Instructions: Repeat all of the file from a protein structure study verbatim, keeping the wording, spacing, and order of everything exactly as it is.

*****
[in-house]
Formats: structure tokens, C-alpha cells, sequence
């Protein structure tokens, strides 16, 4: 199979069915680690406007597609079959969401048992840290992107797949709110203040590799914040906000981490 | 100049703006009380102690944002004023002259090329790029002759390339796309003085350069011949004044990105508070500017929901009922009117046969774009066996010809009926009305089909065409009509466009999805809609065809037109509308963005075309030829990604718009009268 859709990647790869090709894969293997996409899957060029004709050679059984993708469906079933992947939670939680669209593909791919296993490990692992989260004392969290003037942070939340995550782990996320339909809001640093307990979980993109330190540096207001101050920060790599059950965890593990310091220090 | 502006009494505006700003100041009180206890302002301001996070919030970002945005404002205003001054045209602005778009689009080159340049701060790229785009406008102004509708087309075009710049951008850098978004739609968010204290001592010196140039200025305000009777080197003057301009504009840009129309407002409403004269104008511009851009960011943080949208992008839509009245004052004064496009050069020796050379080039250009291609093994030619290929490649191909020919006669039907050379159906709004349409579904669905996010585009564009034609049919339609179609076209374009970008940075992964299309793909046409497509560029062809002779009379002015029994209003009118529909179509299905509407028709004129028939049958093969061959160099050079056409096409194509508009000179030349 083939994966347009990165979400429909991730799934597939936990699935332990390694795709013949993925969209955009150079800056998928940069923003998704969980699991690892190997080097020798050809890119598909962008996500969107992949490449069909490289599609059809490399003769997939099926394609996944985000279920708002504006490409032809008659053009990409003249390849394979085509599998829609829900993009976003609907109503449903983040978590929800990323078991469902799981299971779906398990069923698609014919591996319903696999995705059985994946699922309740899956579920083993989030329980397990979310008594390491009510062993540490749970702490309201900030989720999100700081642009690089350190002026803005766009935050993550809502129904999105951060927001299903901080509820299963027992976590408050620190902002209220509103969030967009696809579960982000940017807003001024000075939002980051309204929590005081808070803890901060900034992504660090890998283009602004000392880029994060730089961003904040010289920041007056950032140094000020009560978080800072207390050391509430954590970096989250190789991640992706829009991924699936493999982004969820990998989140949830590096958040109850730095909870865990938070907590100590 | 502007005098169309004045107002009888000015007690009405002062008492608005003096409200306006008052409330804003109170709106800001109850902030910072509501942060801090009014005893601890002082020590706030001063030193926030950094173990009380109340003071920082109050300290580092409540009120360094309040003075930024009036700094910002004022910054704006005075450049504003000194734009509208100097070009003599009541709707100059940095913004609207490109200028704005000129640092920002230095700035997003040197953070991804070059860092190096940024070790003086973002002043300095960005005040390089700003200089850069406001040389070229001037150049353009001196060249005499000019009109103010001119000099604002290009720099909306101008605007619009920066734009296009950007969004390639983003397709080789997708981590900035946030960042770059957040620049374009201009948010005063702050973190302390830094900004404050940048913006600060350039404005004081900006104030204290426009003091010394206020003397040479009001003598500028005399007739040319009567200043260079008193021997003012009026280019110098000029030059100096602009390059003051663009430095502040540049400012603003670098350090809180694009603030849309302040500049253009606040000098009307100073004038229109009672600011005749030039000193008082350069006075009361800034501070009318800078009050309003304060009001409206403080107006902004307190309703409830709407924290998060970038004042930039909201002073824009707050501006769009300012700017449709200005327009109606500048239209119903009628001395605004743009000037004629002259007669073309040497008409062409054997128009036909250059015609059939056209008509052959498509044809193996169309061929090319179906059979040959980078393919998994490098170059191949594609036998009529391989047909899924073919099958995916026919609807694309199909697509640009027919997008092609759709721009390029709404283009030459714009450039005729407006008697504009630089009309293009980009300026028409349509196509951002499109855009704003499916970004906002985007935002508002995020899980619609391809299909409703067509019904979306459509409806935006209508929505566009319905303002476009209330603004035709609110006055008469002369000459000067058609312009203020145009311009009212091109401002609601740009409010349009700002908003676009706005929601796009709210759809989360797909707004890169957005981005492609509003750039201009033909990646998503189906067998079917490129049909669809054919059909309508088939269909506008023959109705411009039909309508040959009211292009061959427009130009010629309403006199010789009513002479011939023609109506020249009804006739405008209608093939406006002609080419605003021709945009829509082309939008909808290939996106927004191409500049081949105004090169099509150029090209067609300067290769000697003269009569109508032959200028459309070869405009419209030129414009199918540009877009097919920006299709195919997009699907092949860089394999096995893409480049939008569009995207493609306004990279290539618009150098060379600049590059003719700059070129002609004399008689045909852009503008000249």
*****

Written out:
[in-house]
Formats: structure tokens, C-alpha cells, sequence
């Protein structure tokens, strides 16, 4: 199979069915680690406007597609079959969401048992840290992107797949709110203040590799914040906000981490 | 100049703006009380102690944002004023002259090329790029002759390339796309003085350069011949004044990105508070500017929901009922009117046969774009066996010809009926009305089909065409009509466009999805809609065809037109509308963005075309030829990604718009009268 859709990647790869090709894969293997996409899957060029004709050679059984993708469906079933992947939670939680669209593909791919296993490990692992989260004392969290003037942070939340995550782990996320339909809001640093307990979980993109330190540096207001101050920060790599059950965890593990310091220090 | 502006009494505006700003100041009180206890302002301001996070919030970002945005404002205003001054045209602005778009689009080159340049701060790229785009406008102004509708087309075009710049951008850098978004739609968010204290001592010196140039200025305000009777080197003057301009504009840009129309407002409403004269104008511009851009960011943080949208992008839509009245004052004064496009050069020796050379080039250009291609093994030619290929490649191909020919006669039907050379159906709004349409579904669905996010585009564009034609049919339609179609076209374009970008940075992964299309793909046409497509560029062809002779009379002015029994209003009118529909179509299905509407028709004129028939049958093969061959160099050079056409096409194509508009000179030349 083939994966347009990165979400429909991730799934597939936990699935332990390694795709013949993925969209955009150079800056998928940069923003998704969980699991690892190997080097020798050809890119598909962008996500969107992949490449069909490289599609059809490399003769997939099926394609996944985000279920708002504006490409032809008659053009990409003249390849394979085509599998829609829900993009976003609907109503449903983040978590929800990323078991469902799981299971779906398990069923698609014919591996319903696999995705059985994946699922309740899956579920083993989030329980397990979310008594390491009510062993540490749970702490309201900030989720999100700081642009690089350190002026803005766009935050993550809502129904999105951060927001299903901080509820299963027992976590408050620190902002209220509103969030967009696809579960982000940017807003001024000075939002980051309204929590005081808070803890901060900034992504660090890998283009602004000392880029994060730089961003904040010289920041007056950032140094000020009560978080800072207390050391509430954590970096989250190789991640992706829009991924699936493999982004969820990998989140949830590096958040109850730095909870865990938070907590100590 | 502007005098169309004045107002009888000015007690009405002062008492608005003096409200306006008052409330804003109170709106800001109850902030910072509501942060801090009014005893601890002082020590706030001063030193926030950094173990009380109340003071920082109050300290580092409540009120360094309040003075930024009036700094910002004022910054704006005075450049504003000194734009509208100097070009003599009541709707100059940095913004609207490109200028704005000129640092920002230095700035997003040197953070991804070059860092190096940024070790003086973002002043300095960005005040390089700003200089850069406001040389070229001037150049353009001196060249005499000019009109103010001119000099604002290009720099909306101008605007619009920066734009296009950007969004390639983003397709080789997708981590900035946030960042770059957040620049374009201009948010005063702050973190302390830094900004404050940048913006600060350039404005004081900006104030204290426009003091010394206020003397040479009001003598500028005399007739040319009567200043260079008193021997003012009026280019110098000029030059100096602009390059003051663009430095502040540049400012603003670098350090809180694009603030849309302040500049253009606040000098009307100073004038229109009672600011005749030039000193008082350069006075009361800034501070009318800078009050309003304060009001409206403080107006902004307190309703409830709407924290998060970038004042930039909201002073824009707050501006769009300012700017449709200005327009109606500048239209119903009628001395605004743009000037004629002259007669073309040497008409062409054997128009036909250059015609059939056209008509052959498509044809193996169309061929090319179906059979040959980078393919998994490098170059191949594609036998009529391989047909899924073919099958995916026919609807694309199909697509640009027919997008092609759709721009390029709404283009030459714009450039005729407006008697504009630089009309293009980009300026028409349509196509951002499109855009704003499916970004906002985007935002508002995020899980619609391809299909409703067509019904979306459509409806935006209508929505566009319905303002476009209330603004035709609110006055008469002369000459000067058609312009203020145009311009009212091109401002609601740009409010349009700002908003676009706005929601796009709210759809989360797909707004890169957005981005492609509003750039201009033909990646998503189906067998079917490129049909669809054919059909309508088939269909506008023959109705411009039909309508040959009211292009061959427009130009010629309403006199010789009513002479011939023609109506020249009804006739405008209608093939406006002609080419605003021709945009829509082309939008909808290939996106927004191409500049081949105004090169099509150029090209067609300067290769000697003269009569109508032959200028459309070869405009419209030129414009199918540009877009097919920006299709195919997009699907092949860089394999096995893409480049939008569009995207493609306004990279290539618009150098060379600049590059003719700059070129002609004399008689045909852009503008000249």